Title:
METHOD OF CONFIGURING AN INTELLIGENT ELECTRONIC DEVICE
Kind Code:
A1


Abstract:
Substation automation (SA) systems are disclosed such as systems for configuring an International Electrotechnical Commission (IEC) 61850 standard-compliant Intelligent Electronic Device (IED) in a SA system. A proxy IED is a NCC gateway device enhanced for converting data between non-IEC 61850 and IEC 61850 communication protocols. Proxy IED is configured, based on a set of mappings, which are coded in the SA configuration description (SCD) file. The SCD file can include mappings for data conversion between non-IEC 61850 and IEC 61850 communication protocols.



Inventors:
Wimmer, Wolfgang (Rietheim, CH)
Hohlbaum, Frank (Saeckingen, DE)
Servoz, Jean (Neuenhof, CH)
Hilpert, Gunnar (Kuessaberg, DE)
Stawiski, Wladyslaw (Remigen, CH)
Application Number:
12/568697
Publication Date:
01/28/2010
Filing Date:
09/29/2009
Assignee:
ABB TECHNOLOGY AG (Zurich, CH)
Primary Class:
International Classes:
H04L12/28
View Patent Images:



Primary Examiner:
WILSON, ROBERT W
Attorney, Agent or Firm:
BUCHANAN, INGERSOLL & ROONEY PC (POST OFFICE BOX 1404, ALEXANDRIA, VA, 22313-1404, US)
Claims:
What is claimed is:

1. A method of configuring an IEC 61850 compliant Intelligent Electronic Device (IED) for a Substation Automation (SA) system with a configuration representation according to an IEC 61850 standard, wherein the IED is a proxy IED for protocol conversion between a pre-IEC 61850 communication protocol and an IEC 61850 communication protocol, the protocol conversion being based on a set of mappings, wherein the method comprises: representing the mappings according to the IEC 61850 standard in a standardized SA configuration description file; and configuring the proxy IED via the standardized SA configuration description file.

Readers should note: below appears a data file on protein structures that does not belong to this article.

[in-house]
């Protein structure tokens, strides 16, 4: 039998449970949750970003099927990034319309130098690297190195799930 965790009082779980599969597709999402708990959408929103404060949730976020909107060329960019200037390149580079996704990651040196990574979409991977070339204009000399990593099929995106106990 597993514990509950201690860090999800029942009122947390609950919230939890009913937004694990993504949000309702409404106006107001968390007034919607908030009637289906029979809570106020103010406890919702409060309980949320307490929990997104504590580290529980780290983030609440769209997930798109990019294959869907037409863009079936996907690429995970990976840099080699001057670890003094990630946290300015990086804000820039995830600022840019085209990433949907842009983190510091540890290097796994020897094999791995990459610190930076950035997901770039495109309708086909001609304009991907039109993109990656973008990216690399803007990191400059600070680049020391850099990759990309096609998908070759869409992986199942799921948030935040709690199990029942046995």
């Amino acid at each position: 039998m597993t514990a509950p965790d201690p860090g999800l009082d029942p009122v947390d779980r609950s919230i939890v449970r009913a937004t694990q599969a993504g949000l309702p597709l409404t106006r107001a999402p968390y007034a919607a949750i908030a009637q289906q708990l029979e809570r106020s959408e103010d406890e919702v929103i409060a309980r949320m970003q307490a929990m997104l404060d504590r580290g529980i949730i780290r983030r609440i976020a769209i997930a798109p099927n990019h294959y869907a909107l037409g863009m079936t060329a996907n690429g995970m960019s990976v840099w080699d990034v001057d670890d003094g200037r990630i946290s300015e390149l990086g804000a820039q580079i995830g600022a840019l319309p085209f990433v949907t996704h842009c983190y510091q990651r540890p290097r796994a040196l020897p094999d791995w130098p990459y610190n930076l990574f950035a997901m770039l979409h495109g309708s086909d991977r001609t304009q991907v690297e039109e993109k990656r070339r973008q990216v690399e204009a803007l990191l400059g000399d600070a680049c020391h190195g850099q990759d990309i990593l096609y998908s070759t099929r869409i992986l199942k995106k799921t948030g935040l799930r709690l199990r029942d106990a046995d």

2. The method according to claim 1, comprising: configuring the proxy IED as an IEC 61850 server for offering data via the IEC 61850 protocol to a further IED, wherein the proxy IED is configured to receive data from an SA device connected to the proxy IED.

3. The method according to claim 2, comprising: configuring the proxy IED to elaborate one or more mandatory IEC 61850 signals that are not generated by the SA device connected to the proxy IED.